Updated with President Obama comments, Daley to co-chair re-elect....final print version at top, earlier at the click.....
White House chief of staff Bill Daley is resigning, President Obama announced on Monday, and will be departing 10 months earlier than expected. Daley will be replaced by Budget Director Jack Lew.
Daley told me he will return to Chicago sometime near the end of the month, after Obama's Jan. 24 State of the Union speech and the federal budget rollout. Daley will become a co-chair of Obama's 2012 re-election campaign, based in Chicago.
President Obama -- who hits Chicago Wednesday for three fund-raising events -- discussed the move in brief comments from the White House, flanked by Daley and Lew.
"I didn't accept Bill's decision right away. In fact, I asked him to take a couple of days to make sure that he was sure about this. But in the end, the pull of the hometown we both love -- a city that's been synonymous with the Daley family for generations -- was too great. Bill told me that he wanted to spend more time with his family, especially his grandchildren, and he felt it was the right decision," Obama said.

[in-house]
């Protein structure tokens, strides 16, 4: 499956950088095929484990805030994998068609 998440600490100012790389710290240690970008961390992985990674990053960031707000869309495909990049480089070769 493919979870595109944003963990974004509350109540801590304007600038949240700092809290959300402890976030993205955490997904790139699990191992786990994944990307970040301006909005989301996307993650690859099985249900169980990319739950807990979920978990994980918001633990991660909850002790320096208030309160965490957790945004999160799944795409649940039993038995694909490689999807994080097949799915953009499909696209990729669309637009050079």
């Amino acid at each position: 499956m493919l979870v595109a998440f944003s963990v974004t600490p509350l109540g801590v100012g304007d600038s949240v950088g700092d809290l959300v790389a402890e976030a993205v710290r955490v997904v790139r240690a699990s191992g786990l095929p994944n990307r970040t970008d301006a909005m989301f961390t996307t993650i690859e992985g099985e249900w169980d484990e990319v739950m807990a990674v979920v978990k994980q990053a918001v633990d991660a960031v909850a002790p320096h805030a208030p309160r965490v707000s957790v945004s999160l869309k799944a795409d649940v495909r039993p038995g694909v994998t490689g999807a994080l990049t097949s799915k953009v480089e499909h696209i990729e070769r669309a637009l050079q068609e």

Daley offered his resignation letter, dated Jan. 3, after returning from a holiday vacation in Mexico. Daley wrote to Obama, "I have been honored to be a small part of your administration. It is time for me to go back to the city I love."
Daley, a former commerce secretary in the Clinton administration and brother of former Mayor Richard M. Daley, followed Chicago Mayor Rahm Emanuel in the chief of staff job after Emanuel stepped down to run for mayor.
A former JPMorgan Chase Bank executive when Obama tapped him in January 2010, Daley was hired in part to be a bridge between the White House, the business community and the Republicans in Congress -- a job that eventually ceased to exist as relations continued to fray, especially with Republicans.
Daley was not especially close to Obama but shared in common friendships with political strategist David Axelrod and Emanuel.
By clearing out in a few weeks rather than staying through what is expected to be a tough re-election battle, Daley leaves while the Obama administration is on a high note. Axelrod told me Daley steps down after a "long and challenging" year but during a period where "arrows [are] pointing up."
Last year, Daley was put in an uncomfortable position within the White House -- he was the target of internal sniping and infighting that led to a series of Washington stories. Some reports were fed by staffers who preferred Emanuel's frenzied, chaotic micromanagement to Daley's corporate style. Other stories came from Capitol Hill, where Daley had a frosty relationship with Senate Majority Leader Harry Reid (D-Nev.).
The beginning of the end for Daley started in October, when he gave a candid interview with Politico's Roger Simon, where he blamed Democrats as well as Republicans in Congress. Later in October, Daley told NBC5 Chicago that he was going to stay only through the November 2012, election.